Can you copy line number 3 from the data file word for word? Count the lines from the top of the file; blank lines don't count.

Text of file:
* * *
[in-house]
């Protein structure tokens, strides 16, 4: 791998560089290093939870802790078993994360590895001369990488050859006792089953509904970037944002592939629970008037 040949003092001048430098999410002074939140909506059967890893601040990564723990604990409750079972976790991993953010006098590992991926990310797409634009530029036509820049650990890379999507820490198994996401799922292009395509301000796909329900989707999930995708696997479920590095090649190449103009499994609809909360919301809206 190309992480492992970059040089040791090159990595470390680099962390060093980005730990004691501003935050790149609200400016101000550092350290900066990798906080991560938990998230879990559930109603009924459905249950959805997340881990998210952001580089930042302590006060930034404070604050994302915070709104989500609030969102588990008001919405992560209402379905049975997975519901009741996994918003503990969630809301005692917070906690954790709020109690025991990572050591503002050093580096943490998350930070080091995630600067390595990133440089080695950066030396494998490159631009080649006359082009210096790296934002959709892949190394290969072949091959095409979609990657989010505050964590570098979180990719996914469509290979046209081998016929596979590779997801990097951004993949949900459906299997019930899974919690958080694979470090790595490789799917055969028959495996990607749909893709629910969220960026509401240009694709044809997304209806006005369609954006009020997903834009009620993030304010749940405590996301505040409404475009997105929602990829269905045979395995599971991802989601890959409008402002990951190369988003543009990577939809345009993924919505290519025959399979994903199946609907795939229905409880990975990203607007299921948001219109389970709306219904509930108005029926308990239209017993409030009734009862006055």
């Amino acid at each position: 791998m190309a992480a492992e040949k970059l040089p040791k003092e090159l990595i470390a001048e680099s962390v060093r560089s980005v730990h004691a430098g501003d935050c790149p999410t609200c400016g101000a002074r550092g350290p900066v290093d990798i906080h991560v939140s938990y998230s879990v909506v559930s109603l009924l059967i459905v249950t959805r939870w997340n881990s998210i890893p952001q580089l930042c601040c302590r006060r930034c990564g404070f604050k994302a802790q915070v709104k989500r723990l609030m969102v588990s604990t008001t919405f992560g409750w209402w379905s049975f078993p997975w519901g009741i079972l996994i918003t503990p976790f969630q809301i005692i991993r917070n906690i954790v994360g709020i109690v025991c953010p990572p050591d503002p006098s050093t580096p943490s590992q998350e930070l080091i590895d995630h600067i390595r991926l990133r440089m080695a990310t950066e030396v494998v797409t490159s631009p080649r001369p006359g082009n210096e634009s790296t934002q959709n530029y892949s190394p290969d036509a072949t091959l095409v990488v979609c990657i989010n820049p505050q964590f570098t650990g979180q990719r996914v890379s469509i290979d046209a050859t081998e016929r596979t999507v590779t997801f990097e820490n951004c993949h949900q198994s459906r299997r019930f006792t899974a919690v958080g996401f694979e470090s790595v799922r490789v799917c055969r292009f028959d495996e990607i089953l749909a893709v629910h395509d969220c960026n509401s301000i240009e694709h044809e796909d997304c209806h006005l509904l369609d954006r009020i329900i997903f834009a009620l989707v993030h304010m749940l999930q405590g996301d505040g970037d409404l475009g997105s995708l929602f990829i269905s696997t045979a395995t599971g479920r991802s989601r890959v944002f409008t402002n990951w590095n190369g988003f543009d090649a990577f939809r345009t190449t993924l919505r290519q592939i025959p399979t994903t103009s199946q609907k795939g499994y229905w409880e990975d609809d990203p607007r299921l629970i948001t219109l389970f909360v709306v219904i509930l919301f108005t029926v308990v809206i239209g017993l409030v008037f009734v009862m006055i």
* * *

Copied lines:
């Amino acid at each position: 791998m190309a992480a492992e040949k970059l040089p040791k003092e090159l990595i470390a001048e680099s962390v060093r560089s980005v730990h004691a430098g501003d935050c790149p999410t609200c400016g101000a002074r550092g350290p900066v290093d990798i906080h991560v939140s938990y998230s879990v909506v559930s109603l009924l059967i459905v249950t959805r939870w997340n881990s998210i890893p952001q580089l930042c601040c302590r006060r930034c990564g404070f604050k994302a802790q915070v709104k989500r723990l609030m969102v588990s604990t008001t919405f992560g409750w209402w379905s049975f078993p997975w519901g009741i079972l996994i918003t503990p976790f969630q809301i005692i991993r917070n906690i954790v994360g709020i109690v025991c953010p990572p050591d503002p006098s050093t580096p943490s590992q998350e930070l080091i590895d995630h600067i390595r991926l990133r440089m080695a990310t950066e030396v494998v797409t490159s631009p080649r001369p006359g082009n210096e634009s790296t934002q959709n530029y892949s190394p290969d036509a072949t091959l095409v990488v979609c990657i989010n820049p505050q964590f570098t650990g979180q990719r996914v890379s469509i290979d046209a050859t081998e016929r596979t999507v590779t997801f990097e820490n951004c993949h949900q198994s459906r299997r019930f006792t899974a919690v958080g996401f694979e470090s790595v799922r490789v799917c055969r292009f028959d495996e990607i089953l749909a893709v629910h395509d969220c960026n509401s301000i240009e694709h044809e796909d997304c209806h006005l509904l369609d954006r009020i329900i997903f834009a009620l989707v993030h304010m749940l999930q405590g996301d505040g970037d409404l475009g997105s995708l929602f990829i269905s696997t045979a395995t599971g479920r991802s989601r890959v944002f409008t402002n990951w590095n190369g988003f543009d090649a990577f939809r345009t190449t993924l919505r290519q592939i025959p399979t994903t103009s199946q609907k795939g499994y229905w409880e990975d609809d990203p607007r299921l629970i948001t219109l389970f909360v709306v219904i509930l919301f108005t029926v308990v809206i239209g017993l409030v008037f009734v009862m006055i």